Monday, February 2, 2015

The Principles of History & Other Writings in the Philosophy of History by R.G. Collingwood

Hardcover image but read on Kindle
Sometimes awe and modesty compel us to brevity where otherwise we’d feel need to blather on at length. This will be a short post, not because the subject doesn’t merit a lengthier treatment. To the contrary, it merits so much more. So I hope that this post is just in the way of a trailer or preview of what I hope in time to consider at more length.

R.G. Collingwood is a late arrival on my radar. In fact, he was probably a part of my undergraduate syllabus in my Philosophy of History course, but he didn’t stick. Now, I’m learning about him, as he keeps popping up, as it were. Last year in India, I bought a copy of The Idea of History, his masterwork, which The Times Literary Supplement selected as one of the most influential books published since the Second World War. But I haven’t read that book yet. So why this book, less famous and published much later?

First, it’s on Kindle, which means that it is accessible to me know (unlike my copies--yes, copies--of The Idea of History now in storage). But perhaps an even better reason—or excuse—for reading this first book comes from the history of the writings themselves.

Collingwood in his prime
By the late 1930s, Collingwood, then in his early forties, knew that his health was failing. He went on a writing and publication flurry. He’d lectured at Oxford on various occasions in the 1930s about his philosophy of history and historiography. In 1939, during a long cruise intended to bolster his health, he began writing The Principles of History, a companion of sorts to his book The Principles of Art. However, because of his failing health, the advent of WWII, and two other writing projects he wanted to complete, he set the project aside. Death took him in early 1943, with his work about history unpublished in book form. After his death, literary executor, T.M. Knox, brought together several of Collingwood’s writings, including lecture notes, and published them through Oxford University Press as The Idea of History. And as I mentioned, it proved quite a success (at least according the standards of its peer group.) Knox left out some papers, but the source was considered exhausted. Except it wasn’t.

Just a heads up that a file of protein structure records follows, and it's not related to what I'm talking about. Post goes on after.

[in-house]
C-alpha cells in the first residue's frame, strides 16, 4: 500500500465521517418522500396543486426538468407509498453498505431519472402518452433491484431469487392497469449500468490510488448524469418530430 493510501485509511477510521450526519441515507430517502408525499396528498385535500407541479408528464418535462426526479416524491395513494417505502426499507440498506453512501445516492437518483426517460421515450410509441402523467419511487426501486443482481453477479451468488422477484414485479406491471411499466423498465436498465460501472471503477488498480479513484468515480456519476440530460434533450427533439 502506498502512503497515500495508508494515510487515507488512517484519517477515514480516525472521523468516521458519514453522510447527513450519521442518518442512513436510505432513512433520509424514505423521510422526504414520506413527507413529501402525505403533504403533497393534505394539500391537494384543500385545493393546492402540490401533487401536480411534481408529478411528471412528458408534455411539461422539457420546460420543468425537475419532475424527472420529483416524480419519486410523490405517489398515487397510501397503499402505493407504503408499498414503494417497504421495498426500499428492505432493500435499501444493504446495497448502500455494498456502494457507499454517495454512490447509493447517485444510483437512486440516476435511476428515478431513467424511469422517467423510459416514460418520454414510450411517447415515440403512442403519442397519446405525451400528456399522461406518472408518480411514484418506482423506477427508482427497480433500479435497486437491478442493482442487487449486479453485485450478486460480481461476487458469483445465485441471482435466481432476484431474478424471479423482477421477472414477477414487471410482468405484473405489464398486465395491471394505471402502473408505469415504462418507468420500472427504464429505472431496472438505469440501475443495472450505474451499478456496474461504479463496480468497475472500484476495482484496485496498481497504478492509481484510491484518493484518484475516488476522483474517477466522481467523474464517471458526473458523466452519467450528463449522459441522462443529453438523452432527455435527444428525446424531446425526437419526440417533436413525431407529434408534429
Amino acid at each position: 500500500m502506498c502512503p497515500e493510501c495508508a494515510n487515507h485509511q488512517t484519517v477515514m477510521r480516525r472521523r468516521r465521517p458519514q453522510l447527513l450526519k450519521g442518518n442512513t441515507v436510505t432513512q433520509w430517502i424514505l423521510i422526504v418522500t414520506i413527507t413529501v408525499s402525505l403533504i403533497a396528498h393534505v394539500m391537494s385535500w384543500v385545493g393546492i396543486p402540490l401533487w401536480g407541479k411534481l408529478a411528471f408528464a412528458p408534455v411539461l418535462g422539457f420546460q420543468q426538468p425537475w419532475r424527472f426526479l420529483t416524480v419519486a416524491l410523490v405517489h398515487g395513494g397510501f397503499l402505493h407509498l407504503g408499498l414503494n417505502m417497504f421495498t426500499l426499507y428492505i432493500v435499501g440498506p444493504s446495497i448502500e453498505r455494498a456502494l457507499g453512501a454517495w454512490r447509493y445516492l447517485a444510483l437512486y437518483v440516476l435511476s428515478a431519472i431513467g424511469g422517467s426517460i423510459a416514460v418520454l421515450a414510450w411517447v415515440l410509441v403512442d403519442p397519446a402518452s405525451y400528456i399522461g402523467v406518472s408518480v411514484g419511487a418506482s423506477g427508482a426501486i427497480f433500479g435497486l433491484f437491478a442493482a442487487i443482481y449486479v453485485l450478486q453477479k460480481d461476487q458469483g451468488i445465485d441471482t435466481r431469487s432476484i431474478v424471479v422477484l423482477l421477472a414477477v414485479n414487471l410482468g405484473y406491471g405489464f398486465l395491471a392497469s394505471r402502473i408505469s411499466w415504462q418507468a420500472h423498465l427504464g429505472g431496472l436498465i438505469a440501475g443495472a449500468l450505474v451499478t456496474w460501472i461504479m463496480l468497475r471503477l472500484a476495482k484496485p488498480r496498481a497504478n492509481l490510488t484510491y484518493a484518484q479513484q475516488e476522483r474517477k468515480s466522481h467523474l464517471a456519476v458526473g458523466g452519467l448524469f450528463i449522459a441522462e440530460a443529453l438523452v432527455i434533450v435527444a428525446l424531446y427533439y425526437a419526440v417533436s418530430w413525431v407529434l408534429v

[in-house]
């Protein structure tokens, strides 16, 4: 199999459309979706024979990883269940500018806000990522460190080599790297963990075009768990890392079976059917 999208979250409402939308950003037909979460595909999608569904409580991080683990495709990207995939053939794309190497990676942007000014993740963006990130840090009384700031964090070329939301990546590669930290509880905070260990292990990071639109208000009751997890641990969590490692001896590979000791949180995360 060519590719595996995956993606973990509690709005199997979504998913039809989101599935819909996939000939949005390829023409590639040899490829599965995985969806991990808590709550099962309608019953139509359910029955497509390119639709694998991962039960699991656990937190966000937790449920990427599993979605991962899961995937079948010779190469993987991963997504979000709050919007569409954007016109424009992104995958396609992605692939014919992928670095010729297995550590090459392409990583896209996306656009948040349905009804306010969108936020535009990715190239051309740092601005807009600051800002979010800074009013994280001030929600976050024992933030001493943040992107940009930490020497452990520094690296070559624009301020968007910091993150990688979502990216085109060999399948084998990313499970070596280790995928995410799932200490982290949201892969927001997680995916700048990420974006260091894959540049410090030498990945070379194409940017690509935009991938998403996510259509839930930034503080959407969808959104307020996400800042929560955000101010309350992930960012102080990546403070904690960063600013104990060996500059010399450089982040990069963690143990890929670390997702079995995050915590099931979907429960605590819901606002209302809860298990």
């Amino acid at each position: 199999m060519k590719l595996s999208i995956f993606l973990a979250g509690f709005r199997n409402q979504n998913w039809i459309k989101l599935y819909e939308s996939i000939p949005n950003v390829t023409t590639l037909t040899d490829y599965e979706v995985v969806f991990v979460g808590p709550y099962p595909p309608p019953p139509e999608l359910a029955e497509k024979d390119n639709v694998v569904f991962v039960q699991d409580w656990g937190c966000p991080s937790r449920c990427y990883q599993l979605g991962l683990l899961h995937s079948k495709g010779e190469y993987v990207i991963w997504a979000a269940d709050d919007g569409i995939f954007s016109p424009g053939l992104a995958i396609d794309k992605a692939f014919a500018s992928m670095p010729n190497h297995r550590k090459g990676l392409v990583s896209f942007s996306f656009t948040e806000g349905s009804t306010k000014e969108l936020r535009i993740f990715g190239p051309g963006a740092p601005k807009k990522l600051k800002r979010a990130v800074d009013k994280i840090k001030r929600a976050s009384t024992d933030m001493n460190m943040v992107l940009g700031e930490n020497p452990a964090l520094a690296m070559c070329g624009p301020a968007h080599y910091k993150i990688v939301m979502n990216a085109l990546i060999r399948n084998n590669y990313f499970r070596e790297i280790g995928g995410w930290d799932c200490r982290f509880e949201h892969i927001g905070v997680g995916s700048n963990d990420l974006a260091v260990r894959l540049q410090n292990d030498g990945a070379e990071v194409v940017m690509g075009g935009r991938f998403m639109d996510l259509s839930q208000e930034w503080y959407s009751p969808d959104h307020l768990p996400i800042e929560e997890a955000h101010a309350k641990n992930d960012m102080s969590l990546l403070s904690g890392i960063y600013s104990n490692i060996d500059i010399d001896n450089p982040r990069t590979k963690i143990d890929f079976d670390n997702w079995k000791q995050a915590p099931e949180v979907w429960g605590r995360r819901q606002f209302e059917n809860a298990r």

In 1995, archivists at Oxford University Press discovered the (uncompleted) manuscript of The Principles of History that Collingwood has written during his 1939 cruise to Indonesia. They also discovered some papers on other topics as well. The new materials didn’t reveal any startling new positions or arguments made by Collingwood, but they helped to complete his positions and to reveal his overall plan. He'd intended to publish two volumes on the subject of history. The Idea of History covered much of this area, but not all of it, nor in the manner that Collingwood had intended. The Principles of History helps to fill the gaps. Given the depth and significance of Collingwood’s thought, this book provides us with even deeper insights into his unique and compelling ways of thinking about history.

I hope to explore the topic of history and knowledge in depth in a project that I’ve dubbed “history as a way of knowing” (or perhaps history as the way of knowing), which will trace the ideas of Collingwood, Owen Barfield, and John Lukacs and show how their thoughts can inform our thinking. In the meantime, if you’ve any interest in how we think about history and how we judge its fruits, you must read this book.

P.S. I will also post this review on my Persuasive Life blog with some additional comments there about evidence, imagination, detection, and the like that Collingwood addresses and that have a lot to do with courtroom issues.